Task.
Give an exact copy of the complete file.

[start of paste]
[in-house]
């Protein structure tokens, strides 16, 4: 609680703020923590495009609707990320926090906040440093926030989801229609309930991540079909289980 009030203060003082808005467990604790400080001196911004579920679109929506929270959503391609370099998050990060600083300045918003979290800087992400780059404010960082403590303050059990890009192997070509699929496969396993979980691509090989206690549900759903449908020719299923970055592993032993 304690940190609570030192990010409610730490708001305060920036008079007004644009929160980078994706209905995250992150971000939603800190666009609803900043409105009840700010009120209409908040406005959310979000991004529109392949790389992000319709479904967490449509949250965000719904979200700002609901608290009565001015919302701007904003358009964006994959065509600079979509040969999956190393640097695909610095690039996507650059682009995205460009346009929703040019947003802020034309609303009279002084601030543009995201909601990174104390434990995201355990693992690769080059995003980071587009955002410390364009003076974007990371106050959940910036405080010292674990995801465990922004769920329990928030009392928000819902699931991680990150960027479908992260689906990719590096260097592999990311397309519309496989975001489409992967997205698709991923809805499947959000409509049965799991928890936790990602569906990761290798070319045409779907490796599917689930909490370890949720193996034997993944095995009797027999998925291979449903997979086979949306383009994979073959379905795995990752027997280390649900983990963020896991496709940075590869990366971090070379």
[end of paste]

[in-house]
């Protein structure tokens, strides 16, 4: 609680703020923590495009609707990320926090906040440093926030989801229609309930991540079909289980 009030203060003082808005467990604790400080001196911004579920679109929506929270959503391609370099998050990060600083300045918003979290800087992400780059404010960082403590303050059990890009192997070509699929496969396993979980691509090989206690549900759903449908020719299923970055592993032993 304690940190609570030192990010409610730490708001305060920036008079007004644009929160980078994706209905995250992150971000939603800190666009609803900043409105009840700010009120209409908040406005959310979000991004529109392949790389992000319709479904967490449509949250965000719904979200700002609901608290009565001015919302701007904003358009964006994959065509600079979509040969999956190393640097695909610095690039996507650059682009995205460009346009929703040019947003802020034309609303009279002084601030543009995201909601990174104390434990995201355990693992690769080059995003980071587009955002410390364009003076974007990371106050959940910036405080010292674990995801465990922004769920329990928030009392928000819902699931991680990150960027479908992260689906990719590096260097592999990311397309519309496989975001489409992967997205698709991923809805499947959000409509049965799991928890936790990602569906990761290798070319045409779907490796599917689930909490370890949720193996034997993944095995009797027999998925291979449903997979086979949306383009994979073959379905795995990752027997280390649900983990963020896991496709940075590869990366971090070379």